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Improving Email open and click-through rates
Speaking of measurable results, let’s look at a few ways to improve those open and click-through rates. Let’s face it: all marketing emails have some sort of call to action. In other words, when you send an email to a customer or potential customer, you want them to do something. Often the end goal is a sale or purchase, while other times you’re simply prompting the user to visit your website. Either way, here are a few tips to increase the chances your readers will be decide to act.
Email Content that works
Targeting your content is the number one way to improve open and click-through rates. Quite frankly, if the content is appropriate to the recipients – what they want or need – they’ll be more likely to read it. Check out this article about how to build email relevance to learn more:
Subject lines that work
With subject lines, shorter is better. Be creative enough to incite readers to want to learn more. And of course, avoid those nasty spam words and phrases we talked about earlier. Here’s a great article on The 6-Step Secret Sauce Recipe for Awesome Email Subject Lines:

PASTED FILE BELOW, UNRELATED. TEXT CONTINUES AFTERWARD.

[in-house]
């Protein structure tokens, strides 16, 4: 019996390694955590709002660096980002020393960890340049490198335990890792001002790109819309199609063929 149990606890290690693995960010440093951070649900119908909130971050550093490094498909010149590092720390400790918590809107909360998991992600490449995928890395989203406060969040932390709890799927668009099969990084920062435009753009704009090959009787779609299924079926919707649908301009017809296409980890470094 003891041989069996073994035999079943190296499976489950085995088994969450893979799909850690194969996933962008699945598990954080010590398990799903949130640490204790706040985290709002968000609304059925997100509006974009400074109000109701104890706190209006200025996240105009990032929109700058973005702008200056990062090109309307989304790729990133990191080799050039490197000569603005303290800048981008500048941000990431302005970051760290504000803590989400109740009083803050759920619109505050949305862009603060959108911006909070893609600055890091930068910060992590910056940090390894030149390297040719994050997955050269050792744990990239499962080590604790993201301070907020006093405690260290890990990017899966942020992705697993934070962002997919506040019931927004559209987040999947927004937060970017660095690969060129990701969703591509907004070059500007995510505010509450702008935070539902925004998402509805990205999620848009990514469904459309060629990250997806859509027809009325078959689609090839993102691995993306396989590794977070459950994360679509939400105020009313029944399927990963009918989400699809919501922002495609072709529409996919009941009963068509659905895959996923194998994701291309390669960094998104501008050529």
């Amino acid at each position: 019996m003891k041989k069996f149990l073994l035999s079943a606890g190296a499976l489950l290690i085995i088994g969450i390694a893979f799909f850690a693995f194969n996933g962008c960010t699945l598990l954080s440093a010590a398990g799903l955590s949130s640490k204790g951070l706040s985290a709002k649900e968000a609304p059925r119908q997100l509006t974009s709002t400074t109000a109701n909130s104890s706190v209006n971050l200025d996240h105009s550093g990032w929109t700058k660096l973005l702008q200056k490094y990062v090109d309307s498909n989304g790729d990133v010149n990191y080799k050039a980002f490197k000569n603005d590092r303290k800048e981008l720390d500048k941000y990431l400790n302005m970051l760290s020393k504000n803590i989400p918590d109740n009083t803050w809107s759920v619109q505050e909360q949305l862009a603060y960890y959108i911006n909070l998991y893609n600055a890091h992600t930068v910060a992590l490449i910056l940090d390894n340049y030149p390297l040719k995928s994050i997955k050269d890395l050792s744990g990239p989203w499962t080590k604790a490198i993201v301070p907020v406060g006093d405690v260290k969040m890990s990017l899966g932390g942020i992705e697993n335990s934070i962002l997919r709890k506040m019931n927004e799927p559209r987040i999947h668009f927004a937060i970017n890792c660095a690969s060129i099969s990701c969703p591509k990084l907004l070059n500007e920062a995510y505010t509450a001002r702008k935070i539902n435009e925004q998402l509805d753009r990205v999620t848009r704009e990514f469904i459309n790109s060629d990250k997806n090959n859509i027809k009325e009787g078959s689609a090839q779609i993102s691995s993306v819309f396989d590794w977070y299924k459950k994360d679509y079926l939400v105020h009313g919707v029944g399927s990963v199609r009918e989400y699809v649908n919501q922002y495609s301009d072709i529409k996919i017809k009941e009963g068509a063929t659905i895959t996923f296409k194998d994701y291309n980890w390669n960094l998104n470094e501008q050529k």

Focusing your calls to action
Many designers are tempted to include in their marketing emails all the links from the company’s website. We think this dilutes the message and distracts the reader from the primary focus of the email. For those reasons,
we suggest removing extraneous content like navigation bars and multiple blog posts. Focus on the one thing you want your reader to do, with all the content supporting that one goal.
Readers are less likely to consider a message spam if it has a legitimate sender name and address. This means it’s smart to use your actual business name, or an actual employee of your company.
For example, if the message is being sent from the office of the principal at a school, the sender line might read: ‘Principal Matt Smith, Brown High School’. The sender address should also match the sender. In this case, it should be a legitimate email address such as firstname.lastname@example.org. (It is reasonable to expect the principal might have a personal address, such as email@example.com, but the more general principal@ address would be used for general public communication.)
Make it mobile friendly
Many of us check our email from mobile phones these days. Be sure therefore to test your emails in mobile email readers, and to offer customized mobile-friendly content whenever possible. Check out this article with 7 Tips for More Effective Mobile Emails :
Read Next - HTML Email Design & Deployment - Part 3